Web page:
Tag Archives: Countrywide

Option One Complaint Pick a payment lawsuit

27 Jun

optionone

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What is worse bankruptcy or foreclosure?

25 Jun

So what is worse, bankruptcy or foreclosure? Which will have the biggest impact on my credit score? Both bankruptcy and foreclosure will have serious negative affects on your personal credit report and your credit score as well. With re-established credit after a bankruptcy and/or foreclosure you can possibly qualify for a good mortgage once again in as little as 24 months. Therefore, it is very difficult to say one is worse than the other, but the bottom line is that they are both very bad for you and should be avoided if all possible.

Foreclosure is worse then bankruptcy because you are actually losing something of value, your home. Once you are in foreclosure you will lose any and all equity in your home. If there is no equity in the home you will be responsible for the remaining balance after the property auction. With chapter 7 bankruptcy all of your unsecured debts are erased and you start over and in most cases you will not lose anything other then your credit rating.

Many times qualifying for a mortgage after a foreclosure is more difficult than applying for a home after a bankruptcy. With that said, that could possibly lead you to believe that foreclosure is worse than bankruptcy. Most people who have a home foreclosed upon end up filing bankruptcy as well.

Bankruptcy and Foreclosure filings are public records, however no one would know about your proceedings under normal circumstances. The Credit Bureaus will record your bankruptcy and a foreclosure. Bankruptcies will remain on your credit record for 10 years while foreclosures can stay on your report for up to 7 years.

In some cases, one can refinance out of a Chapter 13 Bankruptcy with a 12 month trustee payment history and a timely mortgage history. It is much more difficult to obtain financing with a foreclosure on your record.

Foreclosure is worse because of the loss of value. You will not receive any compensation for the equity in your home if it proceeds to foreclosure.

Standing argument

7 Jun

judge-youngs-decision-on-nosek

Ameriquest’s final argument, that the sanctions are a
criminal penalty, is bereft of authority. Ameriquest cites F.J.
Hanshaw Enterprises, Inc. v. Emerald River Development, Inc., 244
F.3d 1128 (9th Cir. 2001), a case about inherent powers – not
Rule 11 –

This is an excerpt from the decision just this bloggers note the Hanshaw Case was my case. I argued this case at the 9th circuit court of appeals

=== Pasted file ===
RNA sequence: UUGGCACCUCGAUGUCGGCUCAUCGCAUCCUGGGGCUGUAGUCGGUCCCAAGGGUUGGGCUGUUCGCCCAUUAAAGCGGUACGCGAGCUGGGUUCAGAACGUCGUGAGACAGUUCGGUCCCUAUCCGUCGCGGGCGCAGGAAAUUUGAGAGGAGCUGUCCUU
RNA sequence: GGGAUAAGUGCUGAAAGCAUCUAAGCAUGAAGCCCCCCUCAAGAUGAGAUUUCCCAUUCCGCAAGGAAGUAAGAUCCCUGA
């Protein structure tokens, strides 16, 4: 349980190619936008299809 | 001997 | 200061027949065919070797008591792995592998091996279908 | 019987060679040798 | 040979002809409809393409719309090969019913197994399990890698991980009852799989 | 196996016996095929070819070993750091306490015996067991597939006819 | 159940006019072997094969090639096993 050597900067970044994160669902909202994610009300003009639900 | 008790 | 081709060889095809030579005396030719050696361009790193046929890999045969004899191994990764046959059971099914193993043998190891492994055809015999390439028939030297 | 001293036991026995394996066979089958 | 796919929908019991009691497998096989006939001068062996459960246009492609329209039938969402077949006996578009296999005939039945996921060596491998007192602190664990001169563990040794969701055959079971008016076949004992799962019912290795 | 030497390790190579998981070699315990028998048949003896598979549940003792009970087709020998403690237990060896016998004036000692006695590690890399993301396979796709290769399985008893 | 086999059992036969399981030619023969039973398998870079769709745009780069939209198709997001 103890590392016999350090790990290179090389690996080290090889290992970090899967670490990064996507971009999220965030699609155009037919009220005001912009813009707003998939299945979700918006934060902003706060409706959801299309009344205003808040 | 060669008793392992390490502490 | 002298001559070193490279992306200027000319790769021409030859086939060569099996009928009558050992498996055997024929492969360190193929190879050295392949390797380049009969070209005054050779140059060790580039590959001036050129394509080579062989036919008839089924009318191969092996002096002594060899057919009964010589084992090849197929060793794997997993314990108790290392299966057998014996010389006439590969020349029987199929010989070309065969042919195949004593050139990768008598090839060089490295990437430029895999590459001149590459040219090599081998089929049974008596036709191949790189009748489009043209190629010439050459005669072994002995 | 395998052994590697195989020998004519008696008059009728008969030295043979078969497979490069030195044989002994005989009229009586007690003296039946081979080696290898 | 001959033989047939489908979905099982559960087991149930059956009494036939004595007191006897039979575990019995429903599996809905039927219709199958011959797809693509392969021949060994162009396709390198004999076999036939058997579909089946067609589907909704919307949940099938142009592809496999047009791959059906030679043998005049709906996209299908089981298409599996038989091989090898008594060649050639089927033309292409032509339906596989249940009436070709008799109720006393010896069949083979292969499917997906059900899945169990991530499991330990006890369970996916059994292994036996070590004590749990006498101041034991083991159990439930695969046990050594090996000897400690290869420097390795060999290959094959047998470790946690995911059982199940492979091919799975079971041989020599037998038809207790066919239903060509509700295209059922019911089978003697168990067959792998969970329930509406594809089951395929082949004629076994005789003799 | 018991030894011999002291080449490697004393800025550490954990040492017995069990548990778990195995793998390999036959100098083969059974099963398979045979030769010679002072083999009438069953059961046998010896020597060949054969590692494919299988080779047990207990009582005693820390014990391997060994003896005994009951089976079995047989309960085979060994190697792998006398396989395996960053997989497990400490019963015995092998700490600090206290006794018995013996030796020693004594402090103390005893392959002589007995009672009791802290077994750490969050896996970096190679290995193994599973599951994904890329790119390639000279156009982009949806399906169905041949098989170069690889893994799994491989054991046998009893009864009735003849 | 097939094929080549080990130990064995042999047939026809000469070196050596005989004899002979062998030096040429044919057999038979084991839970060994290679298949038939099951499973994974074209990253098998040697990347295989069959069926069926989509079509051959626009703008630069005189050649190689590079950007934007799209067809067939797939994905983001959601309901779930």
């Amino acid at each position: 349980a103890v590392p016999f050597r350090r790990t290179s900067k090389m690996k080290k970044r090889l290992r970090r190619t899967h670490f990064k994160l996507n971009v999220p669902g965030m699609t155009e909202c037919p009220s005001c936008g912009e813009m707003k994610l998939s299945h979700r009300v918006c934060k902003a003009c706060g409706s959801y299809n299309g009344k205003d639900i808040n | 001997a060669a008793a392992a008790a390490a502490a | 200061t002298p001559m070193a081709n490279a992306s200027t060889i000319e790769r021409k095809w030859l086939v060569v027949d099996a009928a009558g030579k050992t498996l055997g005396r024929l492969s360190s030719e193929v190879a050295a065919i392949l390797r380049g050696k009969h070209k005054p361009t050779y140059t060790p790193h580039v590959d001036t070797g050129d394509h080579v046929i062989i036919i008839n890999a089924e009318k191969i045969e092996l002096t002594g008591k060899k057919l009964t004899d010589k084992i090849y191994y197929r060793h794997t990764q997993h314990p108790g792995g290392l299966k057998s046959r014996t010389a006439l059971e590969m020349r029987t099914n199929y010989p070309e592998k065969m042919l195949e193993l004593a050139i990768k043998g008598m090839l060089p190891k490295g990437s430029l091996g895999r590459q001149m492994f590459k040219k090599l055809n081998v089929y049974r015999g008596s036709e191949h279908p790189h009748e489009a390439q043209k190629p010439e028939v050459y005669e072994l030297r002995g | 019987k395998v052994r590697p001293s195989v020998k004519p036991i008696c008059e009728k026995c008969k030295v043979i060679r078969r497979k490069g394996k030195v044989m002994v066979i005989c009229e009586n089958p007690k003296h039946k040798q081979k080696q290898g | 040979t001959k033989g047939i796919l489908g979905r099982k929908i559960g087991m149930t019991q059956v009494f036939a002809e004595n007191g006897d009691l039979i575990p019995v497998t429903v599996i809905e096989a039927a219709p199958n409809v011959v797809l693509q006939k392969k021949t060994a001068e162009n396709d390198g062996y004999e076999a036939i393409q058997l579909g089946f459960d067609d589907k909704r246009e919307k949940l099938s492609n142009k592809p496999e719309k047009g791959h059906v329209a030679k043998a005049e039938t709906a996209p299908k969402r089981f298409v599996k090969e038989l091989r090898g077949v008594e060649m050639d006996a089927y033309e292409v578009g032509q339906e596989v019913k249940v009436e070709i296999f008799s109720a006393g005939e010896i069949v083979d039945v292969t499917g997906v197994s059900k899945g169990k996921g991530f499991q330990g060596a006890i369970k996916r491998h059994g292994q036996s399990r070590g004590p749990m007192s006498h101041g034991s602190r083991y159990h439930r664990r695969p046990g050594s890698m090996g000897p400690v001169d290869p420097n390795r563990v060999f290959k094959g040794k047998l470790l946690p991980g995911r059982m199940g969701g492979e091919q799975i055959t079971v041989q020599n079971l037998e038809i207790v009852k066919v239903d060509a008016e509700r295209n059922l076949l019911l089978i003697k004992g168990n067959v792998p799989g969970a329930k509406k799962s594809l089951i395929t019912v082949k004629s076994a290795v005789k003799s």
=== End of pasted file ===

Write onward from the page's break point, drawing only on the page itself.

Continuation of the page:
http://openjurist.org/244/f3d/1128/fj-v-emeraldfj-v-emerald

If you will grasp the implications of this judge-youngs-decision-on-nosekdecision all or most all the evictions and  foreclosures are being litigated by the wrong parties that is to say parties who have no real stake in the outcome. they are merely servicers not the real investors. They do not have the right to foreclose or evict. No assignment No note No security interest No standing They do not want to be listed anywhere. They (the lenders) have caused the greatest damage to the American Citizen since the great depression and they do not want to be exposed or named in countless lawsuits. Time and time again I get from the judges in demurer hearings ” I see what you are saying counsel but your claim does not appear to be against this defendant” the unnamed investment pool of the Lehman Brothers shared High yield equity Fund trustee does not exist and so far can’t be sued.

Coalition sues lenders

9 May

Coalition Sues lenders

They are to give options to foreclosure 2923.5

9 May
(a) (1) A mortgagee, trustee, beneficiary, or authorized
agent may not file a notice of default pursuant to Section 2924 until
30 days after contact is made as required by paragraph (2) or 30
days after satisfying the due diligence requirements as described in
subdivision (g).
   (2) A mortgagee, beneficiary, or authorized agent shall contact
the borrower in person (and this does not mean agent for the foreclosure company) or by telephone in order to assess the
borrower's financial situation and explore options for the borrower
to avoid foreclosure. During the initial contact, the mortgagee,
beneficiary, or authorized agent shall advise the borrower that he or
she has the right to request a subsequent meeting and, if requested,
the mortgagee, beneficiary, or authorized agent shall schedule the
meeting to occur within 14 days. The assessment of the borrower's
financial situation and discussion of options may occur during the
first contact, or at the subsequent meeting scheduled for that
purpose. In either case, the borrower shall be provided the toll-free
telephone number made available by the United States Department of
Housing and Urban Development (HUD) to find a HUD-certified housing
counseling agency. Any meeting may occur telephonically.
   (b) A notice of default filed pursuant to Section 2924 shall